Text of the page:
After a multiplicity of components have been inspected and classified, it is next necessary to match pairs of components of opposite surface characteristics. This is performed in substantially the same manner as the inspecting step illustrated in Fig. 2 and is further illustrated in Figs. 5 and 5a. A glass component 52 of predetermined surface characteristics is placed with its better surface uppermost, and a second component 50 is superimposed thereon with its better surface downwards and in contact with the upper surface of component 52. Component 53 will be chosen from a group of components whose surface characteristics are most nearly equal and opposite to those of component 52. That is to say, if for example the better surface of component 52 is concave to the extent of fringes, component 50 will be taken from the group of components whose better surfaces are convex to from 9 to 12 fringes. Similarly if component 52 has a saddle-shaped surface, component 50 will also be chosen from the group having their better surfaces saddle-shaped to substantially the same number of fringes.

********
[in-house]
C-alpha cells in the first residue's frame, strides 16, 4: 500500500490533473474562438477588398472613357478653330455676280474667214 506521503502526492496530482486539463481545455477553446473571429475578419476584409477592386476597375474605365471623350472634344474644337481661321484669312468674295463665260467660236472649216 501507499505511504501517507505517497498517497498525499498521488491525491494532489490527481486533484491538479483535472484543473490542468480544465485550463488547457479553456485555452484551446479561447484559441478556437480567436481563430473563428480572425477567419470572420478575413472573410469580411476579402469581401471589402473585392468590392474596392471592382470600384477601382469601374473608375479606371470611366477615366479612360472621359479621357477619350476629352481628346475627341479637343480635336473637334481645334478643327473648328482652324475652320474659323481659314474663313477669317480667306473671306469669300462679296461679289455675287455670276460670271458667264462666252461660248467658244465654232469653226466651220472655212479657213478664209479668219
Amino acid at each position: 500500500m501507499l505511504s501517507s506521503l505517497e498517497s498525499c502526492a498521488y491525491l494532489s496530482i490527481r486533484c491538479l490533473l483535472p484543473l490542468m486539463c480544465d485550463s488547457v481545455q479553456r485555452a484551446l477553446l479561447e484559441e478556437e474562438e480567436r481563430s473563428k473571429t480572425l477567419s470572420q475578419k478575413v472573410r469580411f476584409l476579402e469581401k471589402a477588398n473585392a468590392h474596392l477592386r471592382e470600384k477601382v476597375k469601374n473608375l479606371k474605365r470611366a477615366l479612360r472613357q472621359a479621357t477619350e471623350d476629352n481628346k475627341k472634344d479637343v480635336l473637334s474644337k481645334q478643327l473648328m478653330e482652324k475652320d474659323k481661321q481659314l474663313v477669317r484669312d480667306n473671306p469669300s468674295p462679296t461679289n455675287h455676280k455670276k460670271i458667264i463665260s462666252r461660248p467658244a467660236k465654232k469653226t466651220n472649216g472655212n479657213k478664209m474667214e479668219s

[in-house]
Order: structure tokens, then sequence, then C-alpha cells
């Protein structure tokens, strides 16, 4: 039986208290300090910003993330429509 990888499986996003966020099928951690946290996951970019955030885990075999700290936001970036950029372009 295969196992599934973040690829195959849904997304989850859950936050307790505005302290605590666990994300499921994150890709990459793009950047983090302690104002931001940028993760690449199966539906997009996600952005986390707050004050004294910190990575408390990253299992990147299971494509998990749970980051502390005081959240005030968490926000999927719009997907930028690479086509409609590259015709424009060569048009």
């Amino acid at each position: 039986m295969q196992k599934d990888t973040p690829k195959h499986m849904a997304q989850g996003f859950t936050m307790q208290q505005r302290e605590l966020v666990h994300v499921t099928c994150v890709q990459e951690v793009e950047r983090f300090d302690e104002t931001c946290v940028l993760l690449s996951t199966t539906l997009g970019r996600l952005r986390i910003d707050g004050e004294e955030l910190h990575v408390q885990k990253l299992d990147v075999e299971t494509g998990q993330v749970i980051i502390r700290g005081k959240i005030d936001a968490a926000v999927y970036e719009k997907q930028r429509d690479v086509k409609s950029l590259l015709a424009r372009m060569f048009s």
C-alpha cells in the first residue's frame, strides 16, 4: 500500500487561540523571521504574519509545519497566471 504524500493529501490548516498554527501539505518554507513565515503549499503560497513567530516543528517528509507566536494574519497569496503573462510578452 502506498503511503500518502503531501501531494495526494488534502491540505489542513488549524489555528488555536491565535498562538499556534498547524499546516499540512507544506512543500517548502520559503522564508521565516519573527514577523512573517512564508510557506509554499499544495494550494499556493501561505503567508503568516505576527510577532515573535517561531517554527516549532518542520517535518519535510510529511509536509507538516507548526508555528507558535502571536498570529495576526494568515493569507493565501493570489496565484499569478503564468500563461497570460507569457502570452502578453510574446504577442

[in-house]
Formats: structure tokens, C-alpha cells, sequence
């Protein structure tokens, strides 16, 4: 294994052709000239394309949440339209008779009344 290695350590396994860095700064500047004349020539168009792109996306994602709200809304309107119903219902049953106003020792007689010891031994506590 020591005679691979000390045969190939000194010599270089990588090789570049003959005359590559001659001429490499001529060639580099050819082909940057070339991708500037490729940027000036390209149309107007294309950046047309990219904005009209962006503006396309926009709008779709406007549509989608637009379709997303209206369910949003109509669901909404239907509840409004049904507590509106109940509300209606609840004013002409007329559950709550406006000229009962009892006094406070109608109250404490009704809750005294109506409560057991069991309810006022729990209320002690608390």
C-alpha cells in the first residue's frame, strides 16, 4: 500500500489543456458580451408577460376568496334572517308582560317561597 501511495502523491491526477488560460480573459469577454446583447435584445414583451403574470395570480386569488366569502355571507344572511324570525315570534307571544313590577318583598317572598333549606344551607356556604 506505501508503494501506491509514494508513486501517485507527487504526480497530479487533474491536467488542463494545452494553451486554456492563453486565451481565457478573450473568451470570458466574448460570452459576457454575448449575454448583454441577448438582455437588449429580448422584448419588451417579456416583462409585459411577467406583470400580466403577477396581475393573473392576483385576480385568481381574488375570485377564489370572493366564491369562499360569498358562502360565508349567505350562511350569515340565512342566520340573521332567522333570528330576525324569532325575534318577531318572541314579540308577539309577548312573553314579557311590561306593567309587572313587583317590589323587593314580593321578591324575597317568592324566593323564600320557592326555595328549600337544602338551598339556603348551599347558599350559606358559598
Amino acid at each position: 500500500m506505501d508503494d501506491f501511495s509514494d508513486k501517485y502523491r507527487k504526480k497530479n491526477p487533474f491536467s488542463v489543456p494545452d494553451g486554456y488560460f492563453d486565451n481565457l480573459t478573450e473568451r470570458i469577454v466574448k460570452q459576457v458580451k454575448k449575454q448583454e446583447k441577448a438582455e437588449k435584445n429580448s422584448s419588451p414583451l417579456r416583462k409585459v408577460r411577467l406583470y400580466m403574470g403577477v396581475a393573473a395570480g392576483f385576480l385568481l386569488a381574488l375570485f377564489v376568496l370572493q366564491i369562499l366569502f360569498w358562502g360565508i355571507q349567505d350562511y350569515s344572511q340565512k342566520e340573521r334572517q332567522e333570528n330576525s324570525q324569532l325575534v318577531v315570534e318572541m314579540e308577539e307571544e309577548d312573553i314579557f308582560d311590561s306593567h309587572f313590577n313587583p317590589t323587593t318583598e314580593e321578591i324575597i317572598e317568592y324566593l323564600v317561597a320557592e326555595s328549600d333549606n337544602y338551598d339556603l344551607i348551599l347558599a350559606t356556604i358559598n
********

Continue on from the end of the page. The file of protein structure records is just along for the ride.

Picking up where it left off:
One component, for example component 50, is then rotated with respect to the other in monochromatic light as illustrated in Fig. 2 until a minimum number of fringes is seen When the adjacent surfaces of the components are in contact or are parallel. In carrying this out, it may be desirable to tilt one component slightly with respect to the other in order to bring their contacting faces into as nearly absolute parallelism as possible. If the two contacting component surfaces are absolutely parallel, no fringes or only one broad fringe will be seen, but such results are not usual. On the other hand, said surfaces may match each other suificiently for the purpose of the invention without being absolutely parallel, with the permissible variation from parallelism dependin upon the ultimate desired quality of the filter. For example, if components 50 and 52 are approximately 4 in diameter and the finished filter is intended for use with a high resolving power camera, components whose surfaces match to not more than 4 fringes will be found to combine to form a finished laminated filter which when used with the lens system of the camera will provide a system having a resolving power of 5 seconds or less.